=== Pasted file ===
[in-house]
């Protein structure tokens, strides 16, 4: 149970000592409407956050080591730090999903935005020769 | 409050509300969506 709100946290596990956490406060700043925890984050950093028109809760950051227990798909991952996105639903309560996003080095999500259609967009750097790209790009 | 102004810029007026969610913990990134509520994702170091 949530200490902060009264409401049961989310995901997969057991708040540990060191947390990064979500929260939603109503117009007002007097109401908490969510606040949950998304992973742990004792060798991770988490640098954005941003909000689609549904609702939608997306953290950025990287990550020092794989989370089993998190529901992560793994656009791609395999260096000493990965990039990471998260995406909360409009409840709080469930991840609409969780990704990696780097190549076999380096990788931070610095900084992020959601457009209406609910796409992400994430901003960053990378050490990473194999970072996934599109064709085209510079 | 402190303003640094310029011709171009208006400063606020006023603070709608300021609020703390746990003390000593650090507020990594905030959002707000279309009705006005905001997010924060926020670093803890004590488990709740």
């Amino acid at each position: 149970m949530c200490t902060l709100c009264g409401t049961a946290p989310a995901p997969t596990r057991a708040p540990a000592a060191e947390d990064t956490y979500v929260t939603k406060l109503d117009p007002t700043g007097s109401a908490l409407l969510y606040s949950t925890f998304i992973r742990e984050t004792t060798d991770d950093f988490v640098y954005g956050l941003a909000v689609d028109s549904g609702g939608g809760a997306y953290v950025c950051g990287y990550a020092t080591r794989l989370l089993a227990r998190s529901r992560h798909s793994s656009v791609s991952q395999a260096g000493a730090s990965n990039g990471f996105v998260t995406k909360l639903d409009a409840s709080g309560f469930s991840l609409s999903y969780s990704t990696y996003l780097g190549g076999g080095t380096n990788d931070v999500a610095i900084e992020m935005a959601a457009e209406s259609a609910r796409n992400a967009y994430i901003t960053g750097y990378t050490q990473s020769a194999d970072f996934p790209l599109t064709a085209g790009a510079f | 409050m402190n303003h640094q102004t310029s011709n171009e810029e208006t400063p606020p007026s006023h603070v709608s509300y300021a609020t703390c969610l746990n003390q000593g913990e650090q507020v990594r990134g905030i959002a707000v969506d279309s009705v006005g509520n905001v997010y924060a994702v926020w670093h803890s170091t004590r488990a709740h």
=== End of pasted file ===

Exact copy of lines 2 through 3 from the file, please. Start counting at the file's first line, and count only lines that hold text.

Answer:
């Protein structure tokens, strides 16, 4: 149970000592409407956050080591730090999903935005020769 | 409050509300969506 709100946290596990956490406060700043925890984050950093028109809760950051227990798909991952996105639903309560996003080095999500259609967009750097790209790009 | 102004810029007026969610913990990134509520994702170091 949530200490902060009264409401049961989310995901997969057991708040540990060191947390990064979500929260939603109503117009007002007097109401908490969510606040949950998304992973742990004792060798991770988490640098954005941003909000689609549904609702939608997306953290950025990287990550020092794989989370089993998190529901992560793994656009791609395999260096000493990965990039990471998260995406909360409009409840709080469930991840609409969780990704990696780097190549076999380096990788931070610095900084992020959601457009209406609910796409992400994430901003960053990378050490990473194999970072996934599109064709085209510079 | 402190303003640094310029011709171009208006400063606020006023603070709608300021609020703390746990003390000593650090507020990594905030959002707000279309009705006005905001997010924060926020670093803890004590488990709740």
């Amino acid at each position: 149970m949530c200490t902060l709100c009264g409401t049961a946290p989310a995901p997969t596990r057991a708040p540990a000592a060191e947390d990064t956490y979500v929260t939603k406060l109503d117009p007002t700043g007097s109401a908490l409407l969510y606040s949950t925890f998304i992973r742990e984050t004792t060798d991770d950093f988490v640098y954005g956050l941003a909000v689609d028109s549904g609702g939608g809760a997306y953290v950025c950051g990287y990550a020092t080591r794989l989370l089993a227990r998190s529901r992560h798909s793994s656009v791609s991952q395999a260096g000493a730090s990965n990039g990471f996105v998260t995406k909360l639903d409009a409840s709080g309560f469930s991840l609409s999903y969780s990704t990696y996003l780097g190549g076999g080095t380096n990788d931070v999500a610095i900084e992020m935005a959601a457009e209406s259609a609910r796409n992400a967009y994430i901003t960053g750097y990378t050490q990473s020769a194999d970072f996934p790209l599109t064709a085209g790009a510079f | 409050m402190n303003h640094q102004t310029s011709n171009e810029e208006t400063p606020p007026s006023h603070v709608s509300y300021a609020t703390c969610l746990n003390q000593g913990e650090q507020v990594r990134g905030i959002a707000v969506d279309s009705v006005g509520n905001v997010y924060a994702v926020w670093h803890s170091t004590r488990a709740h």